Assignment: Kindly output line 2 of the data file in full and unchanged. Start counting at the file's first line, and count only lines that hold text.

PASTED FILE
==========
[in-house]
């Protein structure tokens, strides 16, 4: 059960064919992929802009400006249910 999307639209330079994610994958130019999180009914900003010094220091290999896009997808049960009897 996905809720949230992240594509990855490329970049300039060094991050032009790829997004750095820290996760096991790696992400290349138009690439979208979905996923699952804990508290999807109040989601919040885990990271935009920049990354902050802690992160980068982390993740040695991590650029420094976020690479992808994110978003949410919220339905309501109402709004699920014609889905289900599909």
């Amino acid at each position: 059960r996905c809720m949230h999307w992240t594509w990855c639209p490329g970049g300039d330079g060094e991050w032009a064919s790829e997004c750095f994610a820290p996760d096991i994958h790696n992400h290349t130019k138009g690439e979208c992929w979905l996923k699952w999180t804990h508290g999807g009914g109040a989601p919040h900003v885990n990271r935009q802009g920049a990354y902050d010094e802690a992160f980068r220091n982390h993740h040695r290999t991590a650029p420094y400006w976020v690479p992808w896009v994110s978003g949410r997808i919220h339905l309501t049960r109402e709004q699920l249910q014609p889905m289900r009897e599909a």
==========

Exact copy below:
């Protein structure tokens, strides 16, 4: 059960064919992929802009400006249910 999307639209330079994610994958130019999180009914900003010094220091290999896009997808049960009897 996905809720949230992240594509990855490329970049300039060094991050032009790829997004750095820290996760096991790696992400290349138009690439979208979905996923699952804990508290999807109040989601919040885990990271935009920049990354902050802690992160980068982390993740040695991590650029420094976020690479992808994110978003949410919220339905309501109402709004699920014609889905289900599909």